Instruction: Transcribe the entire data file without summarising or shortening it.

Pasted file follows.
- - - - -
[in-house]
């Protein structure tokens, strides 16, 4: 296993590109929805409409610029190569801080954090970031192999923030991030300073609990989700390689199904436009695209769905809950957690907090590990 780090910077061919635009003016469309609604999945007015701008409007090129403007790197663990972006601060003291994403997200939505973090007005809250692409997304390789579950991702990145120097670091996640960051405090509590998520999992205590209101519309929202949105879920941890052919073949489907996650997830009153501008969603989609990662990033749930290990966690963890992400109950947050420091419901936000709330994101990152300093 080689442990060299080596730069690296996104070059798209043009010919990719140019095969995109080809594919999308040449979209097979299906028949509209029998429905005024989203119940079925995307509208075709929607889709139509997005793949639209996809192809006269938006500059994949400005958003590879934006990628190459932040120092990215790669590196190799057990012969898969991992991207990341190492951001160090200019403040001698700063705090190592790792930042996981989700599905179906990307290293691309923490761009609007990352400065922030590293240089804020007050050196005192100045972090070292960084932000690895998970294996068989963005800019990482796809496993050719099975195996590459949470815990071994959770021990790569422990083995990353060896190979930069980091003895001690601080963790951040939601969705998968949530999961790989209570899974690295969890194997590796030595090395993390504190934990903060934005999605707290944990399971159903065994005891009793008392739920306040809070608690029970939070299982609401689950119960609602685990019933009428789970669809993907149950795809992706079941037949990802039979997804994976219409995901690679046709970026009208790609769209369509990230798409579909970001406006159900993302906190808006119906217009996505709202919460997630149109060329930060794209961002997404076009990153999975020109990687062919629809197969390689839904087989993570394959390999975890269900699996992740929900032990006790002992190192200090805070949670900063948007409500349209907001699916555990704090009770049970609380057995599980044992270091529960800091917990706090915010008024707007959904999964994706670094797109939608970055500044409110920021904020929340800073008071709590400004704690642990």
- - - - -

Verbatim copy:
[in-house]
């Protein structure tokens, strides 16, 4: 296993590109929805409409610029190569801080954090970031192999923030991030300073609990989700390689199904436009695209769905809950957690907090590990 780090910077061919635009003016469309609604999945007015701008409007090129403007790197663990972006601060003291994403997200939505973090007005809250692409997304390789579950991702990145120097670091996640960051405090509590998520999992205590209101519309929202949105879920941890052919073949489907996650997830009153501008969603989609990662990033749930290990966690963890992400109950947050420091419901936000709330994101990152300093 080689442990060299080596730069690296996104070059798209043009010919990719140019095969995109080809594919999308040449979209097979299906028949509209029998429905005024989203119940079925995307509208075709929607889709139509997005793949639209996809192809006269938006500059994949400005958003590879934006990628190459932040120092990215790669590196190799057990012969898969991992991207990341190492951001160090200019403040001698700063705090190592790792930042996981989700599905179906990307290293691309923490761009609007990352400065922030590293240089804020007050050196005192100045972090070292960084932000690895998970294996068989963005800019990482796809496993050719099975195996590459949470815990071994959770021990790569422990083995990353060896190979930069980091003895001690601080963790951040939601969705998968949530999961790989209570899974690295969890194997590796030595090395993390504190934990903060934005999605707290944990399971159903065994005891009793008392739920306040809070608690029970939070299982609401689950119960609602685990019933009428789970669809993907149950795809992706079941037949990802039979997804994976219409995901690679046709970026009208790609769209369509990230798409579909970001406006159900993302906190808006119906217009996505709202919460997630149109060329930060794209961002997404076009990153999975020109990687062919629809197969390689839904087989993570394959390999975890269900699996992740929900032990006790002992190192200090805070949670900063948007409500349209907001699916555990704090009770049970609380057995599980044992270091529960800091917990706090915010008024707007959904999964994706670094797109939608970055500044409110920021904020929340800073008071709590400004704690642990």